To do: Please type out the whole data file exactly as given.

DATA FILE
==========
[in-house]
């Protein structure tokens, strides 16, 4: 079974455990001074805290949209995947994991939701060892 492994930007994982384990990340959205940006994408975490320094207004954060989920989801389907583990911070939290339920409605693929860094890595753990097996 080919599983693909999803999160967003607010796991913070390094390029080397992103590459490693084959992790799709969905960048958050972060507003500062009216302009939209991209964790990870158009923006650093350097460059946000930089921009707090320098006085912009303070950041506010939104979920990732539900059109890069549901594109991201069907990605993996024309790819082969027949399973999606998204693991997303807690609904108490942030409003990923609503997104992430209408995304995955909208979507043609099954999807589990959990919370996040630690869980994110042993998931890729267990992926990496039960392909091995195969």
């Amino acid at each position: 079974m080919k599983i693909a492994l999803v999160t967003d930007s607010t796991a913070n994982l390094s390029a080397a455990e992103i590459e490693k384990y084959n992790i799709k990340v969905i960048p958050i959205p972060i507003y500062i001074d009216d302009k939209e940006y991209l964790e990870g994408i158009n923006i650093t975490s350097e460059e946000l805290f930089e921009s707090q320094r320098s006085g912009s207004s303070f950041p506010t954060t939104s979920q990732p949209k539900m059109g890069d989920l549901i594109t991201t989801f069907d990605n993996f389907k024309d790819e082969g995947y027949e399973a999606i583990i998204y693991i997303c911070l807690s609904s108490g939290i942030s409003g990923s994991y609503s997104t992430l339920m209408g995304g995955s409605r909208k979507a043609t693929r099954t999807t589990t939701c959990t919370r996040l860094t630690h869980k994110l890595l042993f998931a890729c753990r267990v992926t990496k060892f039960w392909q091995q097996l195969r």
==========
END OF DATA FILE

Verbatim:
[in-house]
């Protein structure tokens, strides 16, 4: 079974455990001074805290949209995947994991939701060892 492994930007994982384990990340959205940006994408975490320094207004954060989920989801389907583990911070939290339920409605693929860094890595753990097996 080919599983693909999803999160967003607010796991913070390094390029080397992103590459490693084959992790799709969905960048958050972060507003500062009216302009939209991209964790990870158009923006650093350097460059946000930089921009707090320098006085912009303070950041506010939104979920990732539900059109890069549901594109991201069907990605993996024309790819082969027949399973999606998204693991997303807690609904108490942030409003990923609503997104992430209408995304995955909208979507043609099954999807589990959990919370996040630690869980994110042993998931890729267990992926990496039960392909091995195969």
């Amino acid at each position: 079974m080919k599983i693909a492994l999803v999160t967003d930007s607010t796991a913070n994982l390094s390029a080397a455990e992103i590459e490693k384990y084959n992790i799709k990340v969905i960048p958050i959205p972060i507003y500062i001074d009216d302009k939209e940006y991209l964790e990870g994408i158009n923006i650093t975490s350097e460059e946000l805290f930089e921009s707090q320094r320098s006085g912009s207004s303070f950041p506010t954060t939104s979920q990732p949209k539900m059109g890069d989920l549901i594109t991201t989801f069907d990605n993996f389907k024309d790819e082969g995947y027949e399973a999606i583990i998204y693991i997303c911070l807690s609904s108490g939290i942030s409003g990923s994991y609503s997104t992430l339920m209408g995304g995955s409605r909208k979507a043609t693929r099954t999807t589990t939701c959990t919370r996040l860094t630690h869980k994110l890595l042993f998931a890729c753990r267990v992926t990496k060892f039960w392909q091995q097996l195969r």